Pop Goes the Culture — Mischa Willett:
My question then is the following: what is it about combining lyrics and instrumentation that reduces so the use-by date? I suppose to engage it, you'd have to believe that it does. I can imagine some people arguing that The Beatles haven't really aged. They'd be wrong, and hilariously so, but I can imagine it. My sense is the that the Fab Four endure almost purely for nostalgic, and then for ideological reasons. Those of us who listen do so to remember certain times or feelings from our youth, or to sign up for the rebellious posture they advocate--down with religion! Your teachers are stupid! The government is evil! Whether one supports such rallying cries is irrelevant to the issue that that's a large part of the band's appeal. I can hear people saying Bob Dylan music is beyond time as well, but I don't think that's right either. There is nothing eternal or universal in that music. But given that you're a normal person, surely you'd have to admit--even if the music of your upbringing was great, like mine was, that it begins to show its age eventually. Some records I unashamedly love, even still from 30 years ago; others I can only love because I have decided to place their obvious emotional manipulations to one side, to look past their excesses in the same way I agree to look past their hair or attire. Even if you don't agree completely with the way I've framed the question here, don't we think this odd? Poems last forever. Non-vocal music lasts a rather long time, sometimes centuries. But put them together and it starts looking not only threadbare, but comical, embarrassing, within a decade, if that. It doesn't seem to me self-evident why that should be the case and yet there are literally thousands of examples.
To get one particular point out of the way first, the music of the Beatles and Bob Dylan is most certainly not beyond time. Both are very much products of their time. Most of the people claiming otherwise are members of the generation for whom that music was formative.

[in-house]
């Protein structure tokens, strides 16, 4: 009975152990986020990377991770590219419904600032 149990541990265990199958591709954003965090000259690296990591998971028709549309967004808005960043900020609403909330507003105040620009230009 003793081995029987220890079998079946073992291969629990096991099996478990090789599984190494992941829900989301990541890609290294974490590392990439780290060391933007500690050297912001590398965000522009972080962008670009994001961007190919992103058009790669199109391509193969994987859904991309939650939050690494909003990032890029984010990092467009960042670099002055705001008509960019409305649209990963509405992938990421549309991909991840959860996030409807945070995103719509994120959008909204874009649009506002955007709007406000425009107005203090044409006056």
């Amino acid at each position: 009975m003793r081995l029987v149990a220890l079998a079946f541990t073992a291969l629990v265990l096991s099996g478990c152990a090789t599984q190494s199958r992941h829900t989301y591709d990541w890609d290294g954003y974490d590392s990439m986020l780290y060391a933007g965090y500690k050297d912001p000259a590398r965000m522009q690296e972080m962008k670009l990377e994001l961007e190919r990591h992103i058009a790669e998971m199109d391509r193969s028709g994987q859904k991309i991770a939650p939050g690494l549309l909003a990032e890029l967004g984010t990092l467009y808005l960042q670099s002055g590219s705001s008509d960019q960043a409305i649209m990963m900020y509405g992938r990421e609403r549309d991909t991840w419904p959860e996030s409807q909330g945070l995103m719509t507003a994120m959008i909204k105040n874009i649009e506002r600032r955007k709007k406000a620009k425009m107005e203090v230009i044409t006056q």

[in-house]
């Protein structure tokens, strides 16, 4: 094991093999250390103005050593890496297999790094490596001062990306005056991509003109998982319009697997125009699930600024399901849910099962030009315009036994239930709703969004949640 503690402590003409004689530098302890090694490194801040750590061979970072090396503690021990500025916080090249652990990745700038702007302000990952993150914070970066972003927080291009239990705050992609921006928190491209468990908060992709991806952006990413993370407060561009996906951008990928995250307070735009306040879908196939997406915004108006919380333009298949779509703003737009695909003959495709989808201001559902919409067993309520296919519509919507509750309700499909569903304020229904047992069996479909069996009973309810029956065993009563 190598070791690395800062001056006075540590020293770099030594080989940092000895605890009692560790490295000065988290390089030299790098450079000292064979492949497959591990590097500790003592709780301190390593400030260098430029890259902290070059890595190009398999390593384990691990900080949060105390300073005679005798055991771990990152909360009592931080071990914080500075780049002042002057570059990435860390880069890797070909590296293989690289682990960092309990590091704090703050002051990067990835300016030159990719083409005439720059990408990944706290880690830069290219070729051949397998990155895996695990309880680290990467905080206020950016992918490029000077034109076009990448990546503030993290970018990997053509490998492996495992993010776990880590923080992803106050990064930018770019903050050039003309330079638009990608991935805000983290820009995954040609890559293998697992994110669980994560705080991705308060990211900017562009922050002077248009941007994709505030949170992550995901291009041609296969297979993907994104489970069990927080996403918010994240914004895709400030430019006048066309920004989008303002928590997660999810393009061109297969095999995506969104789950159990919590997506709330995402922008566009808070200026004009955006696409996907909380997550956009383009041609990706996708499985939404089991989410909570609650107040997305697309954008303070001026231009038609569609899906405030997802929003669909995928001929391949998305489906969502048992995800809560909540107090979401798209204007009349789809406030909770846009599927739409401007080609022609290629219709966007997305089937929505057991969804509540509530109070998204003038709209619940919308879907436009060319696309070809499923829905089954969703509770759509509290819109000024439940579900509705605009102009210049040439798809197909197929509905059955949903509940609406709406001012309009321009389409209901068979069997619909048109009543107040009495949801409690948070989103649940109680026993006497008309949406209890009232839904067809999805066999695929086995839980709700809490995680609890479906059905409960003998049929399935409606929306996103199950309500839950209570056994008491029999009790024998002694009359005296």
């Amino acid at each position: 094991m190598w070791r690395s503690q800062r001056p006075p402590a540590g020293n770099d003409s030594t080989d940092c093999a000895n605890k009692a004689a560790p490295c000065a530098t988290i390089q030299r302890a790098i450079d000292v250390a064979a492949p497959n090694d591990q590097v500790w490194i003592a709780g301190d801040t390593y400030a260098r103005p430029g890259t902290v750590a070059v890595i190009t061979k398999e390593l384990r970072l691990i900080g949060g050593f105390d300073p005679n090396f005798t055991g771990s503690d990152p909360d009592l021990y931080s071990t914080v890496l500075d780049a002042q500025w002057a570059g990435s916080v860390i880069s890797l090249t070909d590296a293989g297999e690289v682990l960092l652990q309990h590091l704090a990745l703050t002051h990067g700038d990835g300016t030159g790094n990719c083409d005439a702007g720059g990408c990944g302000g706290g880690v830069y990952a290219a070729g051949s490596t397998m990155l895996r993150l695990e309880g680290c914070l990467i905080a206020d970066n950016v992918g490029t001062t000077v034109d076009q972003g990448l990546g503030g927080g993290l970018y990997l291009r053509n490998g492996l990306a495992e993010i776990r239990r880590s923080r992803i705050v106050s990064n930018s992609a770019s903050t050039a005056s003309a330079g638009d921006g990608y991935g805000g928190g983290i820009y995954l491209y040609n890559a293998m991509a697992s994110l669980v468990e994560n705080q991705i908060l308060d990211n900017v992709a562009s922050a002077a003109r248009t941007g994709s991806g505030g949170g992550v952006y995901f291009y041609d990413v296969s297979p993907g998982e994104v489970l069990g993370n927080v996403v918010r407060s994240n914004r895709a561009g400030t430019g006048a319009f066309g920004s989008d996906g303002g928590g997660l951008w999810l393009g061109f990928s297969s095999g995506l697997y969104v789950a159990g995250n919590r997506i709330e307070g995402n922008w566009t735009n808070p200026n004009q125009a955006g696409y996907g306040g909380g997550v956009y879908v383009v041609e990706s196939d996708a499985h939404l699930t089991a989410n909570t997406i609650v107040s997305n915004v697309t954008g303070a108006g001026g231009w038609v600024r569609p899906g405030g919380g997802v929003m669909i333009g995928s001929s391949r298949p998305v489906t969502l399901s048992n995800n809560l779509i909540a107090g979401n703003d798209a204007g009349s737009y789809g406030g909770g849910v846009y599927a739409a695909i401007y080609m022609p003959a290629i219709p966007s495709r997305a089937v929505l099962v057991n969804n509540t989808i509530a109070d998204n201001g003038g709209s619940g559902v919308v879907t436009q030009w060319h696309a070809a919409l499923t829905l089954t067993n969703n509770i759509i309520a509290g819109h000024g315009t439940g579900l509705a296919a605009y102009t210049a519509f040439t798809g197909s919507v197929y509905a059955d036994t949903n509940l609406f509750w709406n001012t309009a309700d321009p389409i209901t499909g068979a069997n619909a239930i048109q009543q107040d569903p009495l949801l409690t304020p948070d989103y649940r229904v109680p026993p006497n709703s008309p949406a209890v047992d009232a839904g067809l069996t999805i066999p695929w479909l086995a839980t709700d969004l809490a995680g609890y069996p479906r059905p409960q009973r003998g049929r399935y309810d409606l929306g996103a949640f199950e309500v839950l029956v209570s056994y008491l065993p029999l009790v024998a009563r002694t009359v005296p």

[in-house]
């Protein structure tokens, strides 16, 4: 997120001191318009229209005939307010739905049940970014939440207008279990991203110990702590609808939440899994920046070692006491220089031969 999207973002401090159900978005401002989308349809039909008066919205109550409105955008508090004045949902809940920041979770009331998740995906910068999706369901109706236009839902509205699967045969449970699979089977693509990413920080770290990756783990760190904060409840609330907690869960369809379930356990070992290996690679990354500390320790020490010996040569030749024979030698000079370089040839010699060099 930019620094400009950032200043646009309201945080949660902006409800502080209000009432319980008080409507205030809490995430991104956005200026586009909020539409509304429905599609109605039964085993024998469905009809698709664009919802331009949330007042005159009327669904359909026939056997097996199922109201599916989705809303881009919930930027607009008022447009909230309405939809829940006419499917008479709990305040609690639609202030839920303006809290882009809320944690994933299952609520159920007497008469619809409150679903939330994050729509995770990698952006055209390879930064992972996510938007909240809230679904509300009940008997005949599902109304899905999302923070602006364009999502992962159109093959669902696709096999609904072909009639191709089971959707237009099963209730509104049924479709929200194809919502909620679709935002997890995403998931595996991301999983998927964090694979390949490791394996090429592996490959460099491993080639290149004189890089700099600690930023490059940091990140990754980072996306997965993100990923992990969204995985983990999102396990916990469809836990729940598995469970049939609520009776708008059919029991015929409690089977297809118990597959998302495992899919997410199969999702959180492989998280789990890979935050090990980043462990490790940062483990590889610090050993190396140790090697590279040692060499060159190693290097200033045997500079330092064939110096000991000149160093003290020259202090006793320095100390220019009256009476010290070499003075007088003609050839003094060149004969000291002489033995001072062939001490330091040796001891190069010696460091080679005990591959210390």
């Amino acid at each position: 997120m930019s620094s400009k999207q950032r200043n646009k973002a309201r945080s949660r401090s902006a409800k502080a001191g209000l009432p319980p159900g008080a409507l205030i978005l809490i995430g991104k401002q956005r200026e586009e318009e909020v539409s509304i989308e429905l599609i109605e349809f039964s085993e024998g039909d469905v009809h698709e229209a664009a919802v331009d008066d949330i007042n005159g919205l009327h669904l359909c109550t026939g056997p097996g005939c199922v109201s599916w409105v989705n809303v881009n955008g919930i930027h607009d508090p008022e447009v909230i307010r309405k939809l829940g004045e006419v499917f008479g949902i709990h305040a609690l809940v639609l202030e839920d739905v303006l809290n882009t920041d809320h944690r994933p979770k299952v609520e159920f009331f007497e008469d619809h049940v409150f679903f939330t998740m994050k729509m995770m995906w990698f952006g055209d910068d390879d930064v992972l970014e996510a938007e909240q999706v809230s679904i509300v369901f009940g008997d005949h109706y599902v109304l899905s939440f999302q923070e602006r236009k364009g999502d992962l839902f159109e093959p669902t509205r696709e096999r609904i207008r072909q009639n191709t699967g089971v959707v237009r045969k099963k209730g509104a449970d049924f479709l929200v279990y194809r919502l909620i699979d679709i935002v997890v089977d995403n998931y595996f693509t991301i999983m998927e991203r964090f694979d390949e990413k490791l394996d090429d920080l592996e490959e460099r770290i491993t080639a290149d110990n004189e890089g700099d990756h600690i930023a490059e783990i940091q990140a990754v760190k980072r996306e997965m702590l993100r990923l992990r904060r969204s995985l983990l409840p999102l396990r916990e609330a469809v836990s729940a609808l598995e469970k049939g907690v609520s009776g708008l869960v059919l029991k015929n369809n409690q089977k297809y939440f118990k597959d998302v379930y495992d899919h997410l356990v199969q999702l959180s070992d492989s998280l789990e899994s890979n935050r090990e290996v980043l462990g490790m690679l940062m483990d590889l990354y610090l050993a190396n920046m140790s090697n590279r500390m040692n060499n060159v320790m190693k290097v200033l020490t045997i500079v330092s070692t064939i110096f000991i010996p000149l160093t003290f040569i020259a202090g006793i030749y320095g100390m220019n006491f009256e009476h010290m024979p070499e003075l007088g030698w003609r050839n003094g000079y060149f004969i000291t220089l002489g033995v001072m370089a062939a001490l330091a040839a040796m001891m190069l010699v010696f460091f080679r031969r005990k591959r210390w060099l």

I have reached an age where a lot of the bands and albums that I love are now older (sometimes by quite a bit) than the music that played on the oldies station when I was a kid. That is a perspective I try to keep in mind when I think about what music I like and why I like it. Is Pretty Hate Machine one of my favorite albums because of its inherent qualities, or because it came out when I was a freshman in college and is all tangled up in the memories and emotions of that phase of my life? Mostly the latter, I think. The album is very much a product of its time and I would never claim otherwise, but I love it anyway.
As for Willet’s broader claim that pop music is somehow unique in the time-bound nature of its appeal, I don’t buy it.
Maybe there are some exceptions, but every piece of art—every creative output—is a product of its times and is tied to those times. We make a value judgement—at both the individual and collective levels—about whether that piece of art is good or bad, but they are still value judgements.
I might not go so far as to say that all art is equal, but I feel like appeals to timelessness are attempts to evade responsibility for these judgments. If I can claim that a piece of music or a painting on the wall is timeless, then it is no longer on to justify why I like it; it is just truly better than whatever pedestrian crap other people like. I don’t think it is usually a deliberate tactic, but rather a failure to step outside our own frames of reference—we want to insist that that the music we like is inherently good because it is hard for us to think about it outside of our own experiences of it and the feelings and memories tied to those experience.